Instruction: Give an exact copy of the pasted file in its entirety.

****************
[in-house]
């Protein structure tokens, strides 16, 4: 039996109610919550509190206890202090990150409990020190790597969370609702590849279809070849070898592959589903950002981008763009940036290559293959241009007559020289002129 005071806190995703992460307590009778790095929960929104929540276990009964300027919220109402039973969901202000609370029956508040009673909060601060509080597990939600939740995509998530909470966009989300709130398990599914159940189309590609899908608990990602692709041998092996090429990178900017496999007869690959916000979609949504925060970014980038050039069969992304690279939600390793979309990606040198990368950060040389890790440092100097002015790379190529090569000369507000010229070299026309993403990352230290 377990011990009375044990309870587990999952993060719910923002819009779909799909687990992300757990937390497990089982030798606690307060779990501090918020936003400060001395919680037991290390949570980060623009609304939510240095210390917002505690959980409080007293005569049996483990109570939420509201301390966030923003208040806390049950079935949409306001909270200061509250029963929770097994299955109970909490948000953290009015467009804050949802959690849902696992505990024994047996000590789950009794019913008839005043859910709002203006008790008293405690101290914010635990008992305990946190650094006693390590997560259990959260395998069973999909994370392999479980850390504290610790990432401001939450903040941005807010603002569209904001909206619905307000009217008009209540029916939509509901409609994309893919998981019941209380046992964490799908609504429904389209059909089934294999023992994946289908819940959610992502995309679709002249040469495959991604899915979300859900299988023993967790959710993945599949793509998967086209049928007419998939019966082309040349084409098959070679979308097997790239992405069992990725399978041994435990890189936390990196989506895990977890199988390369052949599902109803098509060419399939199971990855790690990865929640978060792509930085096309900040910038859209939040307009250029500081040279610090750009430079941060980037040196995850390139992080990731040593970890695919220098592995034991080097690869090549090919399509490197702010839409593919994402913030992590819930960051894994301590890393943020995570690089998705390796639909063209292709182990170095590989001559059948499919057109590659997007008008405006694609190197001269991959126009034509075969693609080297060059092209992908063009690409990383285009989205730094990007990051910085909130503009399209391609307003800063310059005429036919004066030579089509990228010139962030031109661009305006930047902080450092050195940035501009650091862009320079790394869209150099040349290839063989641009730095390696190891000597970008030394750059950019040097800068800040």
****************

[in-house]
């Protein structure tokens, strides 16, 4: 039996109610919550509190206890202090990150409990020190790597969370609702590849279809070849070898592959589903950002981008763009940036290559293959241009007559020289002129 005071806190995703992460307590009778790095929960929104929540276990009964300027919220109402039973969901202000609370029956508040009673909060601060509080597990939600939740995509998530909470966009989300709130398990599914159940189309590609899908608990990602692709041998092996090429990178900017496999007869690959916000979609949504925060970014980038050039069969992304690279939600390793979309990606040198990368950060040389890790440092100097002015790379190529090569000369507000010229070299026309993403990352230290 377990011990009375044990309870587990999952993060719910923002819009779909799909687990992300757990937390497990089982030798606690307060779990501090918020936003400060001395919680037991290390949570980060623009609304939510240095210390917002505690959980409080007293005569049996483990109570939420509201301390966030923003208040806390049950079935949409306001909270200061509250029963929770097994299955109970909490948000953290009015467009804050949802959690849902696992505990024994047996000590789950009794019913008839005043859910709002203006008790008293405690101290914010635990008992305990946190650094006693390590997560259990959260395998069973999909994370392999479980850390504290610790990432401001939450903040941005807010603002569209904001909206619905307000009217008009209540029916939509509901409609994309893919998981019941209380046992964490799908609504429904389209059909089934294999023992994946289908819940959610992502995309679709002249040469495959991604899915979300859900299988023993967790959710993945599949793509998967086209049928007419998939019966082309040349084409098959070679979308097997790239992405069992990725399978041994435990890189936390990196989506895990977890199988390369052949599902109803098509060419399939199971990855790690990865929640978060792509930085096309900040910038859209939040307009250029500081040279610090750009430079941060980037040196995850390139992080990731040593970890695919220098592995034991080097690869090549090919399509490197702010839409593919994402913030992590819930960051894994301590890393943020995570690089998705390796639909063209292709182990170095590989001559059948499919057109590659997007008008405006694609190197001269991959126009034509075969693609080297060059092209992908063009690409990383285009989205730094990007990051910085909130503009399209391609307003800063310059005429036919004066030579089509990228010139962030031109661009305006930047902080450092050195940035501009650091862009320079790394869209150099040349290839063989641009730095390696190891000597970008030394750059950019040097800068800040």